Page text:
Sunday, May 11, 2014

Masahiro Tanaka: Start Seven

Masahiro Tanaka's seventh start of the season took place in Milwaukee versus the Brewers, where he tied for his shortest outing of the year at 6.1 innings. Despite this, it was still a good start for him, as he struck out seven hitters, walked one, and most importantly, gave up no home runs. The Brewers did get seven hits and scored two runs off him, and Tanaka faced the fewest amount of batters (26) as he had faced all year on tied for the second highest amount of pitches he had thrown on the season.

First, let's take a look at his spin and speed chart for the game.

 It seems like he threw a lot of sliders, and just four curveballs, a little lower than his normal number. For comparison, here is what his movement chart for the game looked like:

 The splitter seemed to have the most spin out of all of his pitches, but it had less vertical movement than his sinker and fastball. His fastball also moved more vertically and less horizontally than his sinker, while there was no real difference in spin and very little difference in speed.

Here is where Tanaka located his pitches on average, along with his average release point.
 Tanaka was actually a glove side pitcher for the game, and that maintained throughout until his very final inning.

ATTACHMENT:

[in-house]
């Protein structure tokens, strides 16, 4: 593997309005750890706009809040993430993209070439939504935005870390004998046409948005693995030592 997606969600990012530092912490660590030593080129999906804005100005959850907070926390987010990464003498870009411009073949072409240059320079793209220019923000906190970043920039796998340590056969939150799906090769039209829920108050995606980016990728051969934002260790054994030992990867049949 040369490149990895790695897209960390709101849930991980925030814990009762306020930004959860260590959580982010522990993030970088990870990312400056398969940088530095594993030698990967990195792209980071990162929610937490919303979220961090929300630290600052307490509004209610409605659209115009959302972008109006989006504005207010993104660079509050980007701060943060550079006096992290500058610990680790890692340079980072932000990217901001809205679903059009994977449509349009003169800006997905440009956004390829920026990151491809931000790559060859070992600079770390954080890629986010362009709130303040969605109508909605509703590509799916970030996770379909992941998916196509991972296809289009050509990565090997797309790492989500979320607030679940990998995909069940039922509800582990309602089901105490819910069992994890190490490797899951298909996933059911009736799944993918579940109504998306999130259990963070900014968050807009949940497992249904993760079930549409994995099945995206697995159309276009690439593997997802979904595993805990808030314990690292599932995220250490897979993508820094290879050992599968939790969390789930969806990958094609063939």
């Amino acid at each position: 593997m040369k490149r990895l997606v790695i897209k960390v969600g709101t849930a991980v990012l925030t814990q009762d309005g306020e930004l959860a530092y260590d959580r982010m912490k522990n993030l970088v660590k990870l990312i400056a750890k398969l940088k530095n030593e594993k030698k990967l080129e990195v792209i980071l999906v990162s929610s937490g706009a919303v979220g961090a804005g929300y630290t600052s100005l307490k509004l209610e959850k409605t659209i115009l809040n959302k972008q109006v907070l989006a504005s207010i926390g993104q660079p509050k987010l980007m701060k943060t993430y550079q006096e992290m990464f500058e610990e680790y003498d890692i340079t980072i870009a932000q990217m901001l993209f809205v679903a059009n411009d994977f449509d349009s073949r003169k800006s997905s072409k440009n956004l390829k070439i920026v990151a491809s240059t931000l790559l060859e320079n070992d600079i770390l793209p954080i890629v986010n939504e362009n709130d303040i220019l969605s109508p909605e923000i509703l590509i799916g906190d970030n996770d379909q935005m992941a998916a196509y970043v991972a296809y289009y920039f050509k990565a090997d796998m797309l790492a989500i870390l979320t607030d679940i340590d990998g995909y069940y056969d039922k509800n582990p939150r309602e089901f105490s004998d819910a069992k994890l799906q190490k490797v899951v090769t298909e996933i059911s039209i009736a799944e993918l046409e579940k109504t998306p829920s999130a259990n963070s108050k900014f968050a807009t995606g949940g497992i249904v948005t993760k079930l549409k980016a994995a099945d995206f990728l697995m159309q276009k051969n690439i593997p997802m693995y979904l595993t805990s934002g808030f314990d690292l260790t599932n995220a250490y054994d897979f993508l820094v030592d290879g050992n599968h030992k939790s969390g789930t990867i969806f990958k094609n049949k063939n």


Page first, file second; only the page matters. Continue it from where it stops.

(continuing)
Early in the game, he was an extreme low and glove side pitcher. He steadily moved higher and more arm side (with the third inning coming out of the pattern completely) as the game progressed.
 All of his pitches except the sinker, yes even the curveball this time, were glove side pitches, and basically all of his results were on the glove side of the plate.
 The swinging strikes average location most closely matches his first two innings of work. He worked extremely away from both platoons
The lack of left-handers in the Brewers lineup contributed to his heavy glove side pitching. The later in the count he got, when it came to strikes, the more likely he was going to go low and glove side.
 With balls in the count, we actually see the opposite pattern. Instead, he was more likely to throw down the middle of the plate when he got to two or three balls in the count.
 As we saw his location by inning change, I thought it would be helpful to look at what his average release points looked like by inning
The biggest differences were his last inning and his second inning, though not surprisingly looking at location, his third inning was slightly different as well.

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